04 October 2011

Tradition

One of the things that has begun to piss me off as I have become decidedly more curmudgeonly in my old age is the denigration of tradition.  Though I have a strong libertarian streak, I tend to have very strong conservative sympathies because I am very much a traditionalist and believe in the wisdom of tradition.  This, incidentally, is why I have a very strong hatred for leftists; they tend to denigrate tradition simply for the sake of doing so and often have no concept of why tradition is so important.

Anyway, I’ve been thinking a lot about something1 I read a long time ago on the importance of tradition.  I forget the exact sentiment, but it was something to the effect that tradition should not be ignored because it contained all the collective wisdom of those who had gone on before us.  This strikes me as an excellent piece of advice, especially in light of the Social Pathologist’s recent posts on stenosophism.

One intellectual tradition I hold in high esteem is the tradition of natural rights.  Briefly, the philosophy of natural rights, as described and explained by William Blackstone and later adopted by the Founding Fathers, can be summarized as a belief in the inalienability of certain rights because said rights are given to man by God.  This philosophy, naturally enough, is very unscientific because science is at this point in time incapable of accounting for God.2

Beyond that, the current post-modern mindset of philosophy also rejects God, perhaps because God is for simple rubes who believe that the world was created in six days, six thousand years ago.  I do not know how big an influence the fetishization of science has had on formal philosophy, but I would not be surprised to learn that many philosophers reject theistic philosophies because they are considered “unscientific.”  At any rate, the idea of God-given rights is generally seen as antiquated by the intellectual leaders of this day and age, as it has been for the last sixty or so years, and so most Americans are either hostile towards or ignorant of the philosophy of natural rights.

Yet, it is this philosophy that spawned America, and indirectly accounts for most of the freedom that is currently spreading throughout the world, for the time being, anyway.  It is explicit in the Declaration of Independence (“endowed by their creator with certain inalienable rights…”) and implicit in the constitution.  The Founding Fathers believed in a sovereign God who gave all men certain rights, and they believed that these rights were to be respected by all, even kings.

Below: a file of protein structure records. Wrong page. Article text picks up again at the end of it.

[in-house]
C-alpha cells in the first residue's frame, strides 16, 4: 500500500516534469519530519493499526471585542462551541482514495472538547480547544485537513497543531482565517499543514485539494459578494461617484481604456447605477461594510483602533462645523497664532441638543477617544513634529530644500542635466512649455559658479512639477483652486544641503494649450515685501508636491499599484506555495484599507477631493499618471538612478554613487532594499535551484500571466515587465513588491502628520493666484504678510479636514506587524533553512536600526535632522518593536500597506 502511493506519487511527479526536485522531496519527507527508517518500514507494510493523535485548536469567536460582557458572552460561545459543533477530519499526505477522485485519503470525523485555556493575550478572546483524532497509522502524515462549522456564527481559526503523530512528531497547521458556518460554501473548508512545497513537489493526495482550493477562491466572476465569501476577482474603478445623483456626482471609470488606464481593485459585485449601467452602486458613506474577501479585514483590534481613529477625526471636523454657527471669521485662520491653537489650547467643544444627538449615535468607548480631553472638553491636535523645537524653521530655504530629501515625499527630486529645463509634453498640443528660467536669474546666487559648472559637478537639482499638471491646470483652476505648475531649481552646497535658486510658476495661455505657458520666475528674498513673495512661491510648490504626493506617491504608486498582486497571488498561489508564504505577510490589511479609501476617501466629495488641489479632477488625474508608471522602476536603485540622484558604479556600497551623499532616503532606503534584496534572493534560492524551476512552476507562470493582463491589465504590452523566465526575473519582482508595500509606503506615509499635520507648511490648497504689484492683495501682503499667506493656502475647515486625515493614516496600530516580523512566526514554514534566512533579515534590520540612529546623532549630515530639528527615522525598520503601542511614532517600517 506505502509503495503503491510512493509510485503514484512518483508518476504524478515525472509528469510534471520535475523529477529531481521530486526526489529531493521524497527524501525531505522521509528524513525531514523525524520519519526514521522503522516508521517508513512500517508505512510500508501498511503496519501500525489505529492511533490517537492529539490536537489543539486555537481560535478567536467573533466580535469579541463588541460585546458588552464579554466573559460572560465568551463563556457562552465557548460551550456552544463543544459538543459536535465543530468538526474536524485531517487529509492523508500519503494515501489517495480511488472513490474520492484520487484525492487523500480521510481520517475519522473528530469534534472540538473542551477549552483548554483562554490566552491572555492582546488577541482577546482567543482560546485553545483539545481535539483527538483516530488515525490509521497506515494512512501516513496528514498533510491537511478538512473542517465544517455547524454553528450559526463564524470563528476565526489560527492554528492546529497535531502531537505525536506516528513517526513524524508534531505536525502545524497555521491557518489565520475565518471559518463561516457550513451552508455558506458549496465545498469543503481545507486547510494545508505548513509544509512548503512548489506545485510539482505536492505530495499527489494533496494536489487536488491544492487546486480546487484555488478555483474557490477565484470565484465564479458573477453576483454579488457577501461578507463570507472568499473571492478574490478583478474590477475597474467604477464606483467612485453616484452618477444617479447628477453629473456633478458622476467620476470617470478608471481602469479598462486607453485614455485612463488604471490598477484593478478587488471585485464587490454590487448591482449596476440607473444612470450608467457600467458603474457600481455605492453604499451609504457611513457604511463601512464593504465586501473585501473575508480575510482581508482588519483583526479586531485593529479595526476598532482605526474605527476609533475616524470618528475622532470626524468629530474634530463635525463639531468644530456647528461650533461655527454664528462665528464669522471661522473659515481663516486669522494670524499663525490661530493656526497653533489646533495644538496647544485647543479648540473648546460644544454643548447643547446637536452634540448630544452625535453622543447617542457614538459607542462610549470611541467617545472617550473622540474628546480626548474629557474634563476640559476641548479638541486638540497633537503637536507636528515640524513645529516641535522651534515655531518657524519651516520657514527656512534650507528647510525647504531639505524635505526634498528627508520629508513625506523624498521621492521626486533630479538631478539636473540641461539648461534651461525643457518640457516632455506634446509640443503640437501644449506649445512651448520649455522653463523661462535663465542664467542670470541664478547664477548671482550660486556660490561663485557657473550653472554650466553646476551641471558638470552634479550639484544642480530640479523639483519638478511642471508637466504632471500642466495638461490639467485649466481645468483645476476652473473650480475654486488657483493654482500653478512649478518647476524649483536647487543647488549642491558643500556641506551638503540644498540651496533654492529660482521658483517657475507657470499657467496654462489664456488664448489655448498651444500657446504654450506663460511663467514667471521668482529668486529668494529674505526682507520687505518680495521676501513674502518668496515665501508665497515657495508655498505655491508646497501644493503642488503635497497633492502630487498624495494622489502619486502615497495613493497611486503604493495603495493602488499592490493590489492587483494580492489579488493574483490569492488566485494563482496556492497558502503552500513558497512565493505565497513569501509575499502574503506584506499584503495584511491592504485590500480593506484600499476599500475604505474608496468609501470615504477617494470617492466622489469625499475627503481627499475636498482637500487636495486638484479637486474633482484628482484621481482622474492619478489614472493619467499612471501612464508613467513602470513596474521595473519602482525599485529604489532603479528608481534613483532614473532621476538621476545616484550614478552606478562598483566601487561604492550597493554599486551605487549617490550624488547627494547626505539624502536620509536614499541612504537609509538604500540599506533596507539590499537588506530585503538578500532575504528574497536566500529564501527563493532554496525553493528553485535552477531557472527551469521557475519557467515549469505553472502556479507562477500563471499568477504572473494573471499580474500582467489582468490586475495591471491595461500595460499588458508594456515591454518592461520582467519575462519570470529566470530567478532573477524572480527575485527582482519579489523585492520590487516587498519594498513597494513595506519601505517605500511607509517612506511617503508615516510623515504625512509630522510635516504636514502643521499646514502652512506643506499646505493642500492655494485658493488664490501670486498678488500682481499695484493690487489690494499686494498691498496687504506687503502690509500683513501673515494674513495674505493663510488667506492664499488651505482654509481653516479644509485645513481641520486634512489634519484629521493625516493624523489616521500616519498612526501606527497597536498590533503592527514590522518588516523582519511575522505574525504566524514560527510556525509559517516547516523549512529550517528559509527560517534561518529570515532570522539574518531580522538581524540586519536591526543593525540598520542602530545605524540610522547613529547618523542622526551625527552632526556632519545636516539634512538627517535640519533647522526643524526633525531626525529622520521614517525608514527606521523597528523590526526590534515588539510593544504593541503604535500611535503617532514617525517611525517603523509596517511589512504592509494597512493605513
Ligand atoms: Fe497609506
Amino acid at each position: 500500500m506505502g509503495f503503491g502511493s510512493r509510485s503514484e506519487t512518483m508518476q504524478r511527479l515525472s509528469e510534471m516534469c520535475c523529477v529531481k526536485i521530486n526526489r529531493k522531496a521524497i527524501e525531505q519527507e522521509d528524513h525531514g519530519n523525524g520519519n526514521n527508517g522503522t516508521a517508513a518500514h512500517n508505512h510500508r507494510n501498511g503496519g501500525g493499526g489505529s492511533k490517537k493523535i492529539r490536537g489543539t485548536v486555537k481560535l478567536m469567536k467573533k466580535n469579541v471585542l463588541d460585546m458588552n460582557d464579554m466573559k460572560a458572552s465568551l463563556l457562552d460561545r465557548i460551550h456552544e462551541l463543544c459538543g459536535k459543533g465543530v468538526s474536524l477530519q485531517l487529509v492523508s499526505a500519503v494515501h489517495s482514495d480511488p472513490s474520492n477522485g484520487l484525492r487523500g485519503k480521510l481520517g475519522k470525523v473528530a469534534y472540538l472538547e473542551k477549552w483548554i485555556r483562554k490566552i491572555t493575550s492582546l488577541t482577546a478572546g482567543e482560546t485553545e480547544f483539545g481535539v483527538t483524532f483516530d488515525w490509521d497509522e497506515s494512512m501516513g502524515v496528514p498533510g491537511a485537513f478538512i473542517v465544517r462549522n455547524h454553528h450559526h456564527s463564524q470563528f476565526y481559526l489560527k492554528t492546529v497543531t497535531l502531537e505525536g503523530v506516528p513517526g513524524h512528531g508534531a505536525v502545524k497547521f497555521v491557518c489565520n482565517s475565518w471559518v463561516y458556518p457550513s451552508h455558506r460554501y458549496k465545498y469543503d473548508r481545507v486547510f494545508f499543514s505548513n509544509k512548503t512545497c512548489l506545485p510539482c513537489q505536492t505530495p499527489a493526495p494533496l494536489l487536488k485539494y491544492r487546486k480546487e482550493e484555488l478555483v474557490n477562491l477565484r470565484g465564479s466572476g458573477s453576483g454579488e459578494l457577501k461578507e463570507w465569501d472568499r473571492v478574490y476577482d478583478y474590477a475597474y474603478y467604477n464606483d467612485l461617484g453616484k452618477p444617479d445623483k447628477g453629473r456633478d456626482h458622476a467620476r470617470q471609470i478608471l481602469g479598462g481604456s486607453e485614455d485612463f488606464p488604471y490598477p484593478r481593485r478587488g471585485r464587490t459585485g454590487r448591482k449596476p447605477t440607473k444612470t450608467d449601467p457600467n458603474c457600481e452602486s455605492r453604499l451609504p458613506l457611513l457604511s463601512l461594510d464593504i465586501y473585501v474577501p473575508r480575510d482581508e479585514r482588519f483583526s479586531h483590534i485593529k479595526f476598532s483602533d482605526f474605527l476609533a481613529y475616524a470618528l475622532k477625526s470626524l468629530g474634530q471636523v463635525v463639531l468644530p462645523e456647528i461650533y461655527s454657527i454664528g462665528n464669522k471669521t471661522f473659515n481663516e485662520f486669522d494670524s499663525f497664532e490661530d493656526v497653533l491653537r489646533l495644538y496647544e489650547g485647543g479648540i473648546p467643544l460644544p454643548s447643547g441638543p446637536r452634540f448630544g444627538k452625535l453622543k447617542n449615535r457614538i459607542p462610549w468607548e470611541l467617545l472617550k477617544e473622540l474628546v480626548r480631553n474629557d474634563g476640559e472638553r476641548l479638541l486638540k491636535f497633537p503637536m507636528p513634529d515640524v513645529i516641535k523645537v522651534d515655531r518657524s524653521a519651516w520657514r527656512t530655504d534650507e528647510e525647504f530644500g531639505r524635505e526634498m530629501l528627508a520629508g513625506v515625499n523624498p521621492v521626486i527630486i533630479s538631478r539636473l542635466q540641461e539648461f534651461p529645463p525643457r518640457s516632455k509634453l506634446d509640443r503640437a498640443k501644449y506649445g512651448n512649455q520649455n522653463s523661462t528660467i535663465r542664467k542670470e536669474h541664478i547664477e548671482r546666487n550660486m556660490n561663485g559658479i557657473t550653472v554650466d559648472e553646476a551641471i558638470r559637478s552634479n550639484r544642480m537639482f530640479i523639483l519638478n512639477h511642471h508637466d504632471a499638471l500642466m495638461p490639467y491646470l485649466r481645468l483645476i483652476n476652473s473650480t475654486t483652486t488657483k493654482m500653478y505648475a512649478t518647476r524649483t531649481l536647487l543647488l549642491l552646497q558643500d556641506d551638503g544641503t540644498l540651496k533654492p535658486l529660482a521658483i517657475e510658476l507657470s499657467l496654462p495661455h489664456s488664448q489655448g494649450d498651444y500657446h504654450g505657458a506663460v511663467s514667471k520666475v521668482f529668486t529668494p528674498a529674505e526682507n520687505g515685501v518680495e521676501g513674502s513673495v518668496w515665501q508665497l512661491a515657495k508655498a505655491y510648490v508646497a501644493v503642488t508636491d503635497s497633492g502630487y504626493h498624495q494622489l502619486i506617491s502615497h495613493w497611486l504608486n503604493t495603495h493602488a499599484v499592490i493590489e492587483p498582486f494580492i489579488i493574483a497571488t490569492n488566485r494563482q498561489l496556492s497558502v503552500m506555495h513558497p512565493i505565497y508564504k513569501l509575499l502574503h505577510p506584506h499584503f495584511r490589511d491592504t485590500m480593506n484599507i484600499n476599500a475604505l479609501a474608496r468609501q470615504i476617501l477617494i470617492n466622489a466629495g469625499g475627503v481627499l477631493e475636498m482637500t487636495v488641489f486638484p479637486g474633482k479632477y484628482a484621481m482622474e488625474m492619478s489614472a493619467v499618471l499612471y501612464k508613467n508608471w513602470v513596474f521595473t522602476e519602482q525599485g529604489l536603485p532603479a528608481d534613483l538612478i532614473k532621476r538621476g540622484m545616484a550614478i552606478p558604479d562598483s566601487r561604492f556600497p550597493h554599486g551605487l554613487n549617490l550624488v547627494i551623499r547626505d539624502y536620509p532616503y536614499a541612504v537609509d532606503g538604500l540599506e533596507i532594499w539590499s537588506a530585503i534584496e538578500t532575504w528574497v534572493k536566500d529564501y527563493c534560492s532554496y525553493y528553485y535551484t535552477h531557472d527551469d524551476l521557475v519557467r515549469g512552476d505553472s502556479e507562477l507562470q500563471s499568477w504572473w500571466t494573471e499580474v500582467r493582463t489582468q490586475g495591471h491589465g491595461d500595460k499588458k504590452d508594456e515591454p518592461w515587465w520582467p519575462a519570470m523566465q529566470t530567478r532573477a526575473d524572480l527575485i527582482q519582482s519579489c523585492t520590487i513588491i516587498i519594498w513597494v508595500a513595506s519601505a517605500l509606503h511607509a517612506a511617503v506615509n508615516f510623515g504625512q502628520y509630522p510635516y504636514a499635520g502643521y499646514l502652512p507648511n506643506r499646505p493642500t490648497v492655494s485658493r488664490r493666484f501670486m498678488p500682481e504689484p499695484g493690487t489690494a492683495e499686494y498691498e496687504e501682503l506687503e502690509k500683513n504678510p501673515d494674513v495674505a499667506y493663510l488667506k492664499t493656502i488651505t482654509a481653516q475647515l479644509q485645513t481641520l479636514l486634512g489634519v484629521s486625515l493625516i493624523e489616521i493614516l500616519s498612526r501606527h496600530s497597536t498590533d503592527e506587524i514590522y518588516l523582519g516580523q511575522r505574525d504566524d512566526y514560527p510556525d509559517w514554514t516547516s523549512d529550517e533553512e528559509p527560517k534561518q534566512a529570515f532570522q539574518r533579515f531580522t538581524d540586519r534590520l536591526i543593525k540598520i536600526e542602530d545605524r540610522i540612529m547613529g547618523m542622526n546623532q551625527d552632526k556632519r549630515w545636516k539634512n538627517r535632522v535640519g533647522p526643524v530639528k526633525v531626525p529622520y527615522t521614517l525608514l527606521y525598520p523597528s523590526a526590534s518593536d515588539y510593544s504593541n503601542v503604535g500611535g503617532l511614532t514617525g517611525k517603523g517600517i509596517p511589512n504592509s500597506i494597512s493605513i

The great freedoms that Americans enjoyed for the first 150 years of the Republic’s existence, give or take a civil war, were due to the Founding Father’s foresight, which was guided by their belief in and acceptance of the philosophy of natural rights.  Quite simply, the limits of federal power described in the constitution exist not simply because the Founding Fathers thought this was the most utilitarian solution to ensuring long-term happiness for most people, but because the Founding Fathers thought it was deeply immoral for anyone to violate the inherent rights of man.

The reason I don’t subscribe to the Austrian school of economics and philosophy in its entirety is because I strongly dislike the inherent materialism of its philosophy.  God simply does not exist in the world described by the Austrians.3 The concept of natural rights simply does not exist, in a fundamental sense.4 Of course, the Austrian school of thought was founded by economists theorizing about economics.  It was not originally intended to be a system of legal theory, ethics, or political analysis.

However, many belonging to the Austrian school have commented on politics, ethics, and law from an Austrian perspective, and many of their insights have been useful, but the Austrian school’s greatest strength lies in economic and market analysis.  The Austrian perspective on law is useful, but not wholly different from the classical liberal approach.5 But the Austrian perspective on politics and government tends to be problematic since Austrians tend to skew anarchist.  Many see government as an unabashed evil,6 and the logical conclusion of most Austrian’s arguments and observations regarding the state can only be abolition.

Unfortunately, the conclusion to abolish the state is highly problematic.  In the first place, abolition runs contra to most people’s desires.7 In the second place, abolition is very much untraditional.

The Founding Fathers were very leery of government, to say the least.  Yet, the idea of an anarchic society seems to have never been taken seriously by any of them.  It is hard to say why in this day and age8 why that was the case, but I suspect it’s because the founders knew that people could still be evil in the absence of the state and that the state’s evil could be mitigated and possibly used for good.  This is very much a traditional belief, since humans have long been simultaneously worshipful and distrustful of the sate throughout the past millennia.  People have always recognized that the absolute power of the state can be wielded beneficially in the hands of wise rulers.  And people have always recognized that power tends to entice evil people to use it for their own nefarious purposes.